Upstate medical experts and city officials urged the Greenville community to keep observing safeguards against COVID-19, especially as New Year’s Eve approaches.
In a press conference on Tuesday, Dec. 29 experts painted a grim picture of the rising numbers of cases of COVID-19 in the area and the risk of staffing shortages in the hospital systems.
“South Carolina deals with hurricanes every single year. And if somebody told anyone in the state, there was a category five hurricane that was going to make landfall, I guarantee you, everybody would be taking precautions, everybody would be doing anything and everything they needed to do to safeguard themselves and their family,” said Prisma CEO Mark O’Halla. “That’s what we’re dealing with right now.”
O’Halla said due to the increase in cases, doctors across the Upstate are out sick with COVID, meaning that there are fewer clinicians to help with the surge.
Dr. Wendell James, chief clinical officer at Prisma Health, said people need to be afraid of not taking the necessary precautions.
“We’re at no place to have another rise [in cases],” James said.
Speakers at the press conference said the community is still dealing with the cases that stem from the Thanksgiving holiday. With Christmas just behind us, it’ll soon be apparent how much the holidays have helped spread the deadly virus. And now, New Year’s Eve may bring even more cases.
Greenville Mayor Knox White said the city would enforce an executive order capping the size of gatherings to 250 people and no alcohol is to be served after 11 p.m.
“We hope and expect people to use good sense and not to participate in large, crowded events, New Year’s Eve parties and like,” White said. Attending such events would be “horribly unfair and irresponsible to the men and women in the healthcare community.”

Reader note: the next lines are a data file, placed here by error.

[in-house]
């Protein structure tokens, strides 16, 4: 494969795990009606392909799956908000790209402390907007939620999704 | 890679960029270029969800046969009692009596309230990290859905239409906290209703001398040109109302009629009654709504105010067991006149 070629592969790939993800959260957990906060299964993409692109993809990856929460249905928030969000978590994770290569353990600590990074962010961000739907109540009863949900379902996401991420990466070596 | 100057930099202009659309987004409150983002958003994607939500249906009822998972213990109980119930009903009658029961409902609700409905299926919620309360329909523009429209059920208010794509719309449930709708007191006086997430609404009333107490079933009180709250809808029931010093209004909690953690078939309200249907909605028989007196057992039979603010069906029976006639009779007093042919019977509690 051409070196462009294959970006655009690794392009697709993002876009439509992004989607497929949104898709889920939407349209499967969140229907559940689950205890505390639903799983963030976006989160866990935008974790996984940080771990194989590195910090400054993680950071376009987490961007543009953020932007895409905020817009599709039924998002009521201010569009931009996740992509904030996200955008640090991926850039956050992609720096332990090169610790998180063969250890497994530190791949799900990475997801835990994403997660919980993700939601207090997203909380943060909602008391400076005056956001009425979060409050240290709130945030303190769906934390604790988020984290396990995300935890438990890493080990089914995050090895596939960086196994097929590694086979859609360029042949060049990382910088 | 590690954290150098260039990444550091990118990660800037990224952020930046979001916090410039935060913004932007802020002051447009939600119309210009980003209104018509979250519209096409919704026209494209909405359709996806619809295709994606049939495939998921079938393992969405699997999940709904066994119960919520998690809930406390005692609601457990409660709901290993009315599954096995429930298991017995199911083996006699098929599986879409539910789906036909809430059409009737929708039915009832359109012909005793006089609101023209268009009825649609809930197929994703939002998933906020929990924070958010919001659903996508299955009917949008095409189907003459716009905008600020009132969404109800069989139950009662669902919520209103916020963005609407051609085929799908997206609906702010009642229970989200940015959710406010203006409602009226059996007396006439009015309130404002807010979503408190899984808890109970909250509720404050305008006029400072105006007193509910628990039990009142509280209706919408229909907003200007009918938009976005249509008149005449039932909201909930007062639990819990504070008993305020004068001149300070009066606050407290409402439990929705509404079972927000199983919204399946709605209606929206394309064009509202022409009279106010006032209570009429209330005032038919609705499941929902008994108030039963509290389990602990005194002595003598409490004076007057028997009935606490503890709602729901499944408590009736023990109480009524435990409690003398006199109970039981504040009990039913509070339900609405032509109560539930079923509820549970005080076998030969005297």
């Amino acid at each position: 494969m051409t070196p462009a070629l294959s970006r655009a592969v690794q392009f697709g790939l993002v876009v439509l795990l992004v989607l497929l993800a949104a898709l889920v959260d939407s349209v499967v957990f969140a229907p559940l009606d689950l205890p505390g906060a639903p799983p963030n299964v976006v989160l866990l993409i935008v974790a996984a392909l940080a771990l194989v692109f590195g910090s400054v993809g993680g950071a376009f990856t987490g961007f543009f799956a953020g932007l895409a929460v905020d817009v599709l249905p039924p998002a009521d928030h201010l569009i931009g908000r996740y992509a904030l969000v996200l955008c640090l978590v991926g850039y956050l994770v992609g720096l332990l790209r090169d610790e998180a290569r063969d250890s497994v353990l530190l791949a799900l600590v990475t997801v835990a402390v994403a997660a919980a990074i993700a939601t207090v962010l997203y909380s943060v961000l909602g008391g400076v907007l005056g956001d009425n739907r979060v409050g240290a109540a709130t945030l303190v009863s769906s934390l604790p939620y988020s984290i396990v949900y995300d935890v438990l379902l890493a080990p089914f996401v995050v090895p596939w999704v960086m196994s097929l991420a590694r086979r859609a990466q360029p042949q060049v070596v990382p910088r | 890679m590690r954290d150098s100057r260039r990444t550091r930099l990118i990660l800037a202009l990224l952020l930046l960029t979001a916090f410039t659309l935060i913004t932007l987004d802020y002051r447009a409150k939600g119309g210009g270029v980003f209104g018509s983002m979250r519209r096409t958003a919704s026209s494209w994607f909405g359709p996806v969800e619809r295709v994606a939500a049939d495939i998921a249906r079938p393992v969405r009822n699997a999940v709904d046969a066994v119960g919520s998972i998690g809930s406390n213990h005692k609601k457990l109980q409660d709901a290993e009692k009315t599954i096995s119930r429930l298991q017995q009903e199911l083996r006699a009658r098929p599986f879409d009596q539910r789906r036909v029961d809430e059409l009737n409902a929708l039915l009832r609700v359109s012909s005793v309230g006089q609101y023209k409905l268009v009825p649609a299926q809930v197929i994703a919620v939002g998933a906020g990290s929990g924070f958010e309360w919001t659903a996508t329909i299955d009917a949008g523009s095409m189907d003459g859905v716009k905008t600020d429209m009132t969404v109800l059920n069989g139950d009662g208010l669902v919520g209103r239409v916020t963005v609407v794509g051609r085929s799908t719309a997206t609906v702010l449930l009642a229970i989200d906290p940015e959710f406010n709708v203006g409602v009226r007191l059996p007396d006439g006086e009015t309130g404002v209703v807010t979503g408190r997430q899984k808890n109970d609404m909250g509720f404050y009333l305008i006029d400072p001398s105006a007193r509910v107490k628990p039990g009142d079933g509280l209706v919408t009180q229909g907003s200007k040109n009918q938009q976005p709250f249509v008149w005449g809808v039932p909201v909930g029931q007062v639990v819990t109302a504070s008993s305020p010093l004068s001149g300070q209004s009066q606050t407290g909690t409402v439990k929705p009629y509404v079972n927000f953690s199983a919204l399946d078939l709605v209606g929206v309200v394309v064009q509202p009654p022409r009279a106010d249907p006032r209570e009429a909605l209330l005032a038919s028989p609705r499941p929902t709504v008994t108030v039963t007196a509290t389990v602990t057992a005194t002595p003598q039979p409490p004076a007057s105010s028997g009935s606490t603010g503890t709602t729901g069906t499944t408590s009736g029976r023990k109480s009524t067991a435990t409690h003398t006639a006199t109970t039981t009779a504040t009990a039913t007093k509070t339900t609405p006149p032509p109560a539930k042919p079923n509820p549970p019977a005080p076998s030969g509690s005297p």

White and Greenville Police Department chief J.H. Thompson said police have already reached out to some event organizers. One publicized event, Reedy River Grand Ball, canceled their New Year’s Eve bash after a social media outcry. On New Year’s Eve, police will follow up to ensure venues are obeying the executive orders.
In a call with representatives from five Upstate hospitals, the facilities acknowledged they are at capacity, said Dr. Marcus Blackstone, chief clinical officer, Bon Secours St. Francis.
Speaking directly to the community, Blackstone said, “This is not going to get better for a while, so you just have to understand that we’re doing everything we can do, but you’re really taking the capability out of our hands, because you’ve overwhelmed our hospital systems at this point.”
While vaccines are being administered, Blackstone cautioned that it’s months away before the community may be adequately protected.
Doctors urged individuals to stay at home on New Year’s Eve.
“I find it appalling that there were people in this community that are willing to put on large functions in the face of this pandemic,” said James. “This is no joke. This is serious. It is irresponsible to hold such an event. Period.”
He added: “Put your mask on, wash your hands, socially distance, stay home New Year’s Eve. It’s not gonna kill anybody. Not doing it might.”
For more information about COVID-19, visit https://scdhec.gov/covid19.